The Socrates moral values students need to adopt in subsequent African societies

The Socrates moral values African students need to adopt in subsequent African societies is the Basis for Social Order

Social order is used in the normative sense to depict normal functioning of society in such a way that individuals and institutions within the society experience development.

We cannot forget Socrates so soon, for according to him, “the unexamined life is not  worth living”. Granted this, we must re-examine our moral pedigrees from the individual and  state perspectives if we are to ensure the desired level of social order that will promote development in Africa. Morality presupposes human well-being both at the societal and individual levels. If this is the case, moral values are not ends in themselves as such but tools which should be tailored towards arriving at our goals.

Let us make a disclaimer at this juncture. It is not that Africans do not understand what it means to be moral and what moral values are all about. Which means that inspite of their knowledge of morality, state of things are not as desirable as they ought to be. The problem then  is that the non-application and non-internalization of these moral values have been due largely to the inaction of the states in Africa that have foisted undue political and economic pressures on   the individuals, who then have no choice but to resort to unethical means of attaining livelihood and survival.

            The Socrates moral valuesThe Socrates moral values for African students

Furthermore, we cannot overlook the role of the government and  state  in  promoting social order which will make the proper application of moral values possible. For instance, when government derives its legitimacy through the people and not just through the military coups, kangaroo elections and one party dictatorship that have become the trade mark of most African states. This is buttressed by the fact that leadership successions through democratic process have become so difficult that most African leaders are replaced in office through coup d’etats or  sudden deaths.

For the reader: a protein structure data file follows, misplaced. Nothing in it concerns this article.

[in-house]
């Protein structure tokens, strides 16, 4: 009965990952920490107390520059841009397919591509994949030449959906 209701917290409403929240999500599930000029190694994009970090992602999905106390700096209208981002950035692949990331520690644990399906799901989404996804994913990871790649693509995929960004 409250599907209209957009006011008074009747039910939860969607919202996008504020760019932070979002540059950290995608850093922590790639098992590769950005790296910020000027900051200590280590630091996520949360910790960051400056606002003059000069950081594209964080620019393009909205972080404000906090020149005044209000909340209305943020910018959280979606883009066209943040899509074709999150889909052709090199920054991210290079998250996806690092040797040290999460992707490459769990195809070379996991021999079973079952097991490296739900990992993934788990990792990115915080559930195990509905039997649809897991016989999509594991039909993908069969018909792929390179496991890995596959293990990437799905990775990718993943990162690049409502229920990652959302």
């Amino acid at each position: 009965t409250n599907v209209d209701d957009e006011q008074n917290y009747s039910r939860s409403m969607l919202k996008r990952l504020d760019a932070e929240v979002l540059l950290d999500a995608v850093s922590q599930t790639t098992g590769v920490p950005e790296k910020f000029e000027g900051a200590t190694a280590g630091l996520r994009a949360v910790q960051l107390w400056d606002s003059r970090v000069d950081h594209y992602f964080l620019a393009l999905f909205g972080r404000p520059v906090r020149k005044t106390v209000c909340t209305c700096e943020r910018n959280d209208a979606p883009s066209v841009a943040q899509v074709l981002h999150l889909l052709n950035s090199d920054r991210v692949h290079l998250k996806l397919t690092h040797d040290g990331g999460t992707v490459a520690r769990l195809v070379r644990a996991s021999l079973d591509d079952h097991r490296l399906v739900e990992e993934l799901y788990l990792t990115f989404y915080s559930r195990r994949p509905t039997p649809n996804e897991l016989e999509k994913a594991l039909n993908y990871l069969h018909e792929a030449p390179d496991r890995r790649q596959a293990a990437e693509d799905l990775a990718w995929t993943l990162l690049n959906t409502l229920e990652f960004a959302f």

In similar vein, government economic policies should be such that allows the unfettered development of the weakest individual in society. This seems to be the major pre-occupation of Rawls in his A Theory of Justice, (Rawls, 1971) where he argued that the state has the obligation to protect the interest and welfare of the less well-off in society. The essence of the foregoing is that since we cannot reverse the movement of capitalism in most African states, with some of its perceived threat to economic dependent ones, government can continue to foster such measures that will make it possible for the ordinary citizens to enjoy the benefit of living.

Finally, the solution to our moral problem and social order would then require re- adjustments in our attitude towards wealth, democratic values such as justice and freedom, and governance and the necessary educational orientation, which is not predicated on the fetish of material development which governments in Africa tend to encourage. Rather, it should be based more fundamentally on educational orientation, both at formal and informal levels, that develops human mind to strive for excellence, integrity, justice and happy life based on reciprocal obligation.

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